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Embassy Hosts Evening of French-American Philanthropy

Embassy Hosts Evening of French-American Philanthropy

Published on December 17, 2013
Group’s Focus on Elderly Provides Assistance in Common Challenges
Washington, DC - December 12, 2013

On December 12, François Delattre, Ambassador of France to the United States, welcomed a French charity to the French Embassy’s premises for an evening of fundraising and solidarity with the cause of needy elderly around the world.

The American Fund of the Little Brothers of the Poor, which provides social assistance to seniors, brought together supporters of the group’s work. The evening featured speeches, a silent auction, and a dégustation of French cuisine prepared by top chefs.

François Delattre, Ambassador of France to the United States, provided remarks during the dinner. "In today’s testing times, the values of respect, fraternity, and helping those in need are more critical than ever," he said. "These values are at the core of the relationship" between France and the United States.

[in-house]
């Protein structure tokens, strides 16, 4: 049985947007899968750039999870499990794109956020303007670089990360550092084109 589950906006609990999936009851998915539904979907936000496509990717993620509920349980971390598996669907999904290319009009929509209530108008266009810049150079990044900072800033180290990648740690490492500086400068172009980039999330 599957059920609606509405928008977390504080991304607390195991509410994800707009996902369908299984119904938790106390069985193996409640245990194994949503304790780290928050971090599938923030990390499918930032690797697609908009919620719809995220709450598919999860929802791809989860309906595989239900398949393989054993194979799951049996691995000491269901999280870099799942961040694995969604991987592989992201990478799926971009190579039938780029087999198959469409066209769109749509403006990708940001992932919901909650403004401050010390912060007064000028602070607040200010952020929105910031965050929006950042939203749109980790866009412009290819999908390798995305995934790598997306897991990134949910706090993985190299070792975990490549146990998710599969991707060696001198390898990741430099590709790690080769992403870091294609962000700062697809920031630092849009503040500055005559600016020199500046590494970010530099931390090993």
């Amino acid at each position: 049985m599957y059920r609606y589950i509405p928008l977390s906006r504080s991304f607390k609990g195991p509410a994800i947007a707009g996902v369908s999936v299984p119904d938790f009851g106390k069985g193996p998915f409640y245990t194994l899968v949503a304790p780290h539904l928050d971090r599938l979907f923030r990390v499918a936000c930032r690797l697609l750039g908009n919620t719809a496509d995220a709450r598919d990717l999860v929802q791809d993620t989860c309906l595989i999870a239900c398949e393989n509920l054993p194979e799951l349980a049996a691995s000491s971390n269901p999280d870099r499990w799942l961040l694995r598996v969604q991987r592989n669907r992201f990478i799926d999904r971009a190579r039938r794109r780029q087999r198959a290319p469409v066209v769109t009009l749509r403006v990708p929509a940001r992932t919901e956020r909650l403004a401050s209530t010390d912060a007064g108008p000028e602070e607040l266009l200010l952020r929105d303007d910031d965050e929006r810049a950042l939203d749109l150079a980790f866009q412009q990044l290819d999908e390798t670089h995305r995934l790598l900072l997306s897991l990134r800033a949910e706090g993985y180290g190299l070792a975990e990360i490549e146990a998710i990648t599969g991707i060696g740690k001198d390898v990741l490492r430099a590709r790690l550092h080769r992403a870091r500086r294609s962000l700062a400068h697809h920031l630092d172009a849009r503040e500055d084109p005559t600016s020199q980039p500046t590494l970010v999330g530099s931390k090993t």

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L to R: Barbara Bringuier, International Coordinator for the Little Brothers of the Poor, Ambassador François Delattre, French film actress and director Zabou Breitman

The idea of conducting the event at the Embassy in Washington hems to the Fund’s desire to launch operations in the nation’s capital. "We are already active in seven U.S. cities," explained Barbara Bringuier, the group’s International Coordinator, who works at the headquarters in Paris. "We’re hoping to expand, and maybe open new chapters in New York" as well.

Called the Association Les Petits Frères des Pauvres in French, the organization has offered social support to aging persons since its founding in 1946. Its services range from financial assistance and accompanied outings to holiday events, each of which seek to address the isolation that some experience in the latter years of their lives.

On hand to help raise awareness of the group’s American activities was Zabou Breitman, a prominent French film actress and director. She described the Association as "very special, and very necessary," adding that their charitable work "helps us remember who we are."

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